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Subject: Re: [ub] Draft 1 of Stackable, Thread Local, Signal Guards
From: Niall Douglas (s_sourceforge_at_[hidden])
Date: 2019-06-03 15:48:36


On 02/06/2019 21:43, JF Bastien wrote:
> This is probably the best starting point, even if not that great:
> https://codesearch.isocpp.org/cgi-bin/cgi_ppsearch?q=signal&search=Search

I spent some time trawling through the source codes of various results
returned by that index, and I would categorise the use cases of signal()
thusly, in order of common use:

1. Convenience default parametered overload for sigaction(), which is
fiddly to call. You can tell this code by people intermixing sigaction()
and signal() in order to save typing boilerplate for sigaction().

2. Specific use of signal() with POSIX semantics i.e. one of the
optional choice of semantics in the C and C++ standards. These were
overwhelmingly crash dumpers saving out extra metadata with the core dump.

3. Fallback when sigaction() is not available.

4. Specific support for Win32, with domain knowledge of Win32's
historically awful signal() implementation baked into the source code. I
can only assume that the author could not, or would not, use Win32 SEH.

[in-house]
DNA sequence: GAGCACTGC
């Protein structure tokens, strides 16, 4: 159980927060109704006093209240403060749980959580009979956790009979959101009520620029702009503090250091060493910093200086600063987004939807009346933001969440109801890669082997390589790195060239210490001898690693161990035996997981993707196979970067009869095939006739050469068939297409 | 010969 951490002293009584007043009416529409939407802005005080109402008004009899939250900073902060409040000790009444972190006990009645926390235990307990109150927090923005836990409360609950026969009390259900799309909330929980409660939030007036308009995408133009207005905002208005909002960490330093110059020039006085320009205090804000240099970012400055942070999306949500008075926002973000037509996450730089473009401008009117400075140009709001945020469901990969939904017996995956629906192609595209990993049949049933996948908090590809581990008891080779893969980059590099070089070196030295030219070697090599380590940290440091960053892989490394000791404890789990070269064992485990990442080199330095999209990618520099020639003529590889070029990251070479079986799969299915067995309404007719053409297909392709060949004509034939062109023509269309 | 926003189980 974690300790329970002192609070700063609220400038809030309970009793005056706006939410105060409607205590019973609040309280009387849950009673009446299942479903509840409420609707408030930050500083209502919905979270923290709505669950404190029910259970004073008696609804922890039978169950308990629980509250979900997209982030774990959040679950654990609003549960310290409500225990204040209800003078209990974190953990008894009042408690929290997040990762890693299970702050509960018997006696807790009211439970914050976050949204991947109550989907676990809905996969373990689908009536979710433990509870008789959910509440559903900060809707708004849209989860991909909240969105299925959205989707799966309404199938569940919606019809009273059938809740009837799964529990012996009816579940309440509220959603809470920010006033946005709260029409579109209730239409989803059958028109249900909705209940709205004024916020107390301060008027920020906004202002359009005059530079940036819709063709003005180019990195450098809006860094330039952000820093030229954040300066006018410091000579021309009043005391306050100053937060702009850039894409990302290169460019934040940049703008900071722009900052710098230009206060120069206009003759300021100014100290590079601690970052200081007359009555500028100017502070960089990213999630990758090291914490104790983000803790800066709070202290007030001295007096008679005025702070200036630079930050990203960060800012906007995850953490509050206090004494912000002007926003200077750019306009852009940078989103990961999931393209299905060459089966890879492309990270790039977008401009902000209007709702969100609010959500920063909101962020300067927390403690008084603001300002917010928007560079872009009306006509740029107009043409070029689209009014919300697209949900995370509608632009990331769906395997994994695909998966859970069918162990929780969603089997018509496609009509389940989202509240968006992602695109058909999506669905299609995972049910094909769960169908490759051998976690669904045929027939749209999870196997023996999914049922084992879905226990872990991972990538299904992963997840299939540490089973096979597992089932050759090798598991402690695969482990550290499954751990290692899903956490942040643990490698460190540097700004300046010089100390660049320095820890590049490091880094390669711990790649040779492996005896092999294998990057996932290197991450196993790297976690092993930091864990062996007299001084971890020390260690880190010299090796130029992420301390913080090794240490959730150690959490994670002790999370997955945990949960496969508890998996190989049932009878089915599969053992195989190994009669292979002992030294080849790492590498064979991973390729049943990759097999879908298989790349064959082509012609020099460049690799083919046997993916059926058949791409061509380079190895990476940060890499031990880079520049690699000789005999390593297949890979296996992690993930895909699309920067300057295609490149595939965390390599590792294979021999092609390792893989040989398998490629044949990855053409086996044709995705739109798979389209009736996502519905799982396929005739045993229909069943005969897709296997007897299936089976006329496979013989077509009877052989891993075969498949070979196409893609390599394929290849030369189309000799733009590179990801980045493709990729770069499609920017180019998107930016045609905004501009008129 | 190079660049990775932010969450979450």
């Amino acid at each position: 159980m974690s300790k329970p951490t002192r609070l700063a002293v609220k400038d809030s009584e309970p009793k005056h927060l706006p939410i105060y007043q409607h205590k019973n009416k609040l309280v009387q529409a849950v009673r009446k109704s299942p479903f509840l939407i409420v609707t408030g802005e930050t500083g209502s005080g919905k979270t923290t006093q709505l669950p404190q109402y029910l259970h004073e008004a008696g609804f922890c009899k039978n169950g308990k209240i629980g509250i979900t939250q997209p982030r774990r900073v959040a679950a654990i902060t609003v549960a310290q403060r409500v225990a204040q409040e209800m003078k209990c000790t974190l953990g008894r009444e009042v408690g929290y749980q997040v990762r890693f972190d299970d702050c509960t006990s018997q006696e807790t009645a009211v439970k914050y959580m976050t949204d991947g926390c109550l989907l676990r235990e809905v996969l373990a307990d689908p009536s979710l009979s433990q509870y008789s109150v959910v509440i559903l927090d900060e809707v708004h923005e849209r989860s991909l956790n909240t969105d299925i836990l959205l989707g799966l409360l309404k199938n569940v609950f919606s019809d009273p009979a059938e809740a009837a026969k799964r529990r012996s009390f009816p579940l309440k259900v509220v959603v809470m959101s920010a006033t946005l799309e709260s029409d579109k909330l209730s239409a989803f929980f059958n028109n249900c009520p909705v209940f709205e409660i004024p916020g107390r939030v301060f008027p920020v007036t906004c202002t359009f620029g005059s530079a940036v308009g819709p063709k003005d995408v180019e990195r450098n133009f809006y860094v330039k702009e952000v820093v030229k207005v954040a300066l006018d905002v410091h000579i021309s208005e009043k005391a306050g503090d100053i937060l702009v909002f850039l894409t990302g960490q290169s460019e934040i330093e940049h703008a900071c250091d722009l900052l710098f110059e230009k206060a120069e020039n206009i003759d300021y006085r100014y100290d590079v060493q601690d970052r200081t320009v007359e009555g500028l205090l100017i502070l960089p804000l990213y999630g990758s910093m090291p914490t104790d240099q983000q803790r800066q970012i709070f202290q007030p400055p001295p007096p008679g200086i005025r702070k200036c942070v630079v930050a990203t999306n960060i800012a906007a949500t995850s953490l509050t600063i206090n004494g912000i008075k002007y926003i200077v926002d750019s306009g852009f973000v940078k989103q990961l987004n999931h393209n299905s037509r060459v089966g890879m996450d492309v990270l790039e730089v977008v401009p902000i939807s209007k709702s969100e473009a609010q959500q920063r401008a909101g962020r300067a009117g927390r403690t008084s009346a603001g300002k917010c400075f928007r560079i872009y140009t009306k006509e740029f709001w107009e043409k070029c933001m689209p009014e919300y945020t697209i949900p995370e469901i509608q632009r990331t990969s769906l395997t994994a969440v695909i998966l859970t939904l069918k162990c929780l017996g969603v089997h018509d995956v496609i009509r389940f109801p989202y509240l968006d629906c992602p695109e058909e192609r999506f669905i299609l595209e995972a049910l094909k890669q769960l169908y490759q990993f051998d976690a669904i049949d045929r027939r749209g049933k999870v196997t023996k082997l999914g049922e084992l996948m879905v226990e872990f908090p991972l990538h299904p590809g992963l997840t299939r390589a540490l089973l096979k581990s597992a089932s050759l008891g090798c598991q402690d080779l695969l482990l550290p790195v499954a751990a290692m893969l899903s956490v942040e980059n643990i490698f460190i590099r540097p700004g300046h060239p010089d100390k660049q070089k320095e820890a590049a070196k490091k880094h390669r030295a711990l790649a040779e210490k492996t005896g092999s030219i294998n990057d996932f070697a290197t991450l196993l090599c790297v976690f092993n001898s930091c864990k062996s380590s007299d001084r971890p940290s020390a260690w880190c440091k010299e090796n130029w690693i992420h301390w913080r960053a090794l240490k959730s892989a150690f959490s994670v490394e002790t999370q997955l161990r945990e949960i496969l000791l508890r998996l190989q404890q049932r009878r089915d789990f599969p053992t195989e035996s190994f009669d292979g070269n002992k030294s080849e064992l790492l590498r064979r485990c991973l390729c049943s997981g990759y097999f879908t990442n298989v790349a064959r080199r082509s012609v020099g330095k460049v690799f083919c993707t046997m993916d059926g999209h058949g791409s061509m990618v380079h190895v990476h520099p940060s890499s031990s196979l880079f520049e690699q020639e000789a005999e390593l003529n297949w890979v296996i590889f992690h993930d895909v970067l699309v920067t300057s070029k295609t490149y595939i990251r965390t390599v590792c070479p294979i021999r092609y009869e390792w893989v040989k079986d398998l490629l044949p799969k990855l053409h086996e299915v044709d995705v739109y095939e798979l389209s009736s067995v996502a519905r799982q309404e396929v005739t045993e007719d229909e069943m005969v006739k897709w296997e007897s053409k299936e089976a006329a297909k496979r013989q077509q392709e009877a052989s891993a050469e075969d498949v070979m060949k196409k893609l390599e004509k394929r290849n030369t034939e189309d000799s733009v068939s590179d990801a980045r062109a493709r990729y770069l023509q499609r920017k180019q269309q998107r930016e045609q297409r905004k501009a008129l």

5. "Portable" code for when not on POSIX. I noticed in the three
examples or so of this which I found that the author specifically
assumes that non-POSIX signal() has POSIX semantics, and not the
extremely restricted portable semantics permitted by the C and C++
standards. I would suggest that such code was written for completeness,
and not actually used.

Finally there were quite a few colourful source code comments about how
broken signal() is, specifically the problem that when signal() handlers
are invoked, the implementation may, or may *not*, reset the signal
handler to default, thus causing a small window of time before you can
reset the handler when your program may terminate. Which ruins the
entire point of signal handling, which is to make more reliable software.

Incidentally, until POSIX.2017, it was not permitted to ever call
signal() in a multithreaded program. It is still explicitly not
permitted by the C and C++ standards, in fact it is *required* that the
implementation ignores signal() in a multithreaded program according to
the current C2x working draft. I can't think of any implementation which
conforms to that requirement however.

Given all of the above, I think that I shall redraft my proposal paper
to rock on and propose a complete replacement for <csignal>. Or, rather,
programs get a choice: (i) use <csignal> OR (ii) use the new facilities,
with it being UB if a program ever uses both for the same signal number
at the same time.

Thanks for your feedback everyone.

Niall


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